Just today when I was opening my Yahoo Mail, I have seen a Yahoo Buzz saying that the news was just a hoax made in order to raise awareness about logging and campaign for the protection of these tribes.
The man behind photos of warriors from an "undiscovered" Amazon tribe that were beamed around the world has admitted it was a hoax. Indigenous tribes expert, José Carlos Meirelles, said the tribe's existence had been noted since 1910, and they had been photographed to prove that "uncontacted" tribes still existed in an area endangered by logging, The Guardian reported.
According to his account, the Brazilian state of Acre offered him the use of an aircraft for three days.
"I had years of GPS co-ordinates,"he said.
Mr Meirelles had another clue to the tribe's precise location.
"A friend of mine sent me some Google Earth co-ordinates and maps that showed a strange clearing in the middle of the forest and asked me what that was,"he said.
"I saw the co-ordinates and realised that it was close to the area I had been exploring with my son – so I needed to fly over it."
Mr Meirelles said he he flew a 150km-radius route over the border region with Peru and saw huts that belonged to isolated tribes. But he did not see people.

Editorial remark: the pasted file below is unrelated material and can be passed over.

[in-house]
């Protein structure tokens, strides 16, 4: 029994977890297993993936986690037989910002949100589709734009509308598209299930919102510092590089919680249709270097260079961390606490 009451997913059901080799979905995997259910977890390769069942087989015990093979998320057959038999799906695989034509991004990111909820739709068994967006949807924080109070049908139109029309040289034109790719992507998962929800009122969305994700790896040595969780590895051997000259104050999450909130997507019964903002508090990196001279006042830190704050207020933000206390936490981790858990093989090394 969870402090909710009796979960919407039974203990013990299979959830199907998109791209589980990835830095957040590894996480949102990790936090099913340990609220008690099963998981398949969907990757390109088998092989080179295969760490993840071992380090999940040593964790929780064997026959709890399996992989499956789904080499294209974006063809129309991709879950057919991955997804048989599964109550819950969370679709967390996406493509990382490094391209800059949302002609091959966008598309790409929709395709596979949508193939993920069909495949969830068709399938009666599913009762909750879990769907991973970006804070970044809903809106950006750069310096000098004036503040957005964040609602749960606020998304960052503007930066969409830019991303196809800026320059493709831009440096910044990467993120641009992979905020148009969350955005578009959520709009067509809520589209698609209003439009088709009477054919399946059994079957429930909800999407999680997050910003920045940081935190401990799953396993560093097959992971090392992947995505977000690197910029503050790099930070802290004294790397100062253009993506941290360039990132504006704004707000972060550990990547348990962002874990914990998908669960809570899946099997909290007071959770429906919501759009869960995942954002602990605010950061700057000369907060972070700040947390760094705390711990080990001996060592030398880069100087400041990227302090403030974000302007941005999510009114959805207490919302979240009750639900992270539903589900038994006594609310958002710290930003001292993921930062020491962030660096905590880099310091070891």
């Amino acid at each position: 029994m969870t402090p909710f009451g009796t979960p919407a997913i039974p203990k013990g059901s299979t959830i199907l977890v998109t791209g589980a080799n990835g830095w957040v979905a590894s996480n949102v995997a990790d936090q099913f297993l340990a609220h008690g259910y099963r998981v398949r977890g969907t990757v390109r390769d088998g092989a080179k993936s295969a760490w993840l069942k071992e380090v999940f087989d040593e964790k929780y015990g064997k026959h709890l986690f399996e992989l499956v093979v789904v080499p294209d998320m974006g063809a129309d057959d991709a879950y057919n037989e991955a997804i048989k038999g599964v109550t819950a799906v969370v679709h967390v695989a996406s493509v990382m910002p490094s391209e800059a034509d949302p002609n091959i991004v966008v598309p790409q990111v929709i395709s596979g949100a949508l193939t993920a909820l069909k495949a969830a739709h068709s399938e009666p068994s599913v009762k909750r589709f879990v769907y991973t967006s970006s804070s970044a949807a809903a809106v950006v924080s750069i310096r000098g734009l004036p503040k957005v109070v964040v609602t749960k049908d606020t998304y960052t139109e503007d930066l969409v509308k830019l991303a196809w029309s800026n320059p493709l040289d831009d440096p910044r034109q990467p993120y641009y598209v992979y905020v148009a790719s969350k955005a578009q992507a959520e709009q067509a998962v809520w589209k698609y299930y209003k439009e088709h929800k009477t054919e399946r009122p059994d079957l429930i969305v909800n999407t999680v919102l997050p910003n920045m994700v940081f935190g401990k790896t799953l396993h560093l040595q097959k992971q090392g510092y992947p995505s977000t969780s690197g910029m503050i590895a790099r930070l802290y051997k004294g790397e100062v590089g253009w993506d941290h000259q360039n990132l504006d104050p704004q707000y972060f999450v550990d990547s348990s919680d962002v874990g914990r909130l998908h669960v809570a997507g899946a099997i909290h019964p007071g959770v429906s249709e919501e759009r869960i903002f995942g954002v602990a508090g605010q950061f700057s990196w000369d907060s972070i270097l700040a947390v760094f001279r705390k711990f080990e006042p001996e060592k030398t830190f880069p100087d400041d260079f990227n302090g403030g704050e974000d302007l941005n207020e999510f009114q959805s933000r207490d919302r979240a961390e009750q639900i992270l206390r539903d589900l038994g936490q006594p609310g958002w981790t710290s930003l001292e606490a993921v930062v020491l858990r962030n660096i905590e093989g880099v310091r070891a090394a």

"When the women hear the plane above, they run into the forest, thinking it's a big bird,' he said. 'This is such a remote area, planes don't fly over it.'
What he was looking for was not only proof of life, but firm evidence that the tribes in this area were flourishing – proof in his view that the policy of no contact and protection was working.
On the last day, with only a couple hours of flight time remaining, Mr Meirelles spotted a large community.
"When I saw them painted red, I was satisfied, I was happy," he said.
"Because painted red means they are ready for war, which to me says they are happy and healthy defending their territory."
Survival International, the organisation that released the pictures along with Funai, conceded yesterday that Funai had known about this nomadic tribe for around two decades.
It defended the disturbance of the tribe saying that, since the images had been released, it had forced neighbouring Peru to re-examine its logging policy in the border area where the tribe lives, as a result of the international media attention.